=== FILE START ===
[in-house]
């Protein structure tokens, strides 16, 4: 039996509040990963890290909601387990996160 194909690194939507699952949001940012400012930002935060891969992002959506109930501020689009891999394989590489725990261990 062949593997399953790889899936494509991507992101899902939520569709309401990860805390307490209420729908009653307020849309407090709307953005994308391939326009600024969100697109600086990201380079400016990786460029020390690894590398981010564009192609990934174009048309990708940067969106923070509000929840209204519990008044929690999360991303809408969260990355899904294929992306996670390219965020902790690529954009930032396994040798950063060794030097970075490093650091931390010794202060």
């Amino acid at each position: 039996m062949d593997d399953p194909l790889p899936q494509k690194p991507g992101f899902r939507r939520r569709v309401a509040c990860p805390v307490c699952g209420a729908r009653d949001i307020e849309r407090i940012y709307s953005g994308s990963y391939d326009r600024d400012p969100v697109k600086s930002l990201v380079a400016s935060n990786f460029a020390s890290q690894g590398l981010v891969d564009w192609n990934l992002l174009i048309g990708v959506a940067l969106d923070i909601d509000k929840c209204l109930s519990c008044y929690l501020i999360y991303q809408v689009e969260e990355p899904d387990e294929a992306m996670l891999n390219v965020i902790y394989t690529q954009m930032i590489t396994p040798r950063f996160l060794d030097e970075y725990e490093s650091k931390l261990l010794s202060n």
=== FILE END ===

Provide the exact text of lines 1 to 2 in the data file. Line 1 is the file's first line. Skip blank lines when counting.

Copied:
[in-house]
């Protein structure tokens, strides 16, 4: 039996509040990963890290909601387990996160 194909690194939507699952949001940012400012930002935060891969992002959506109930501020689009891999394989590489725990261990 062949593997399953790889899936494509991507992101899902939520569709309401990860805390307490209420729908009653307020849309407090709307953005994308391939326009600024969100697109600086990201380079400016990786460029020390690894590398981010564009192609990934174009048309990708940067969106923070509000929840209204519990008044929690999360991303809408969260990355899904294929992306996670390219965020902790690529954009930032396994040798950063060794030097970075490093650091931390010794202060």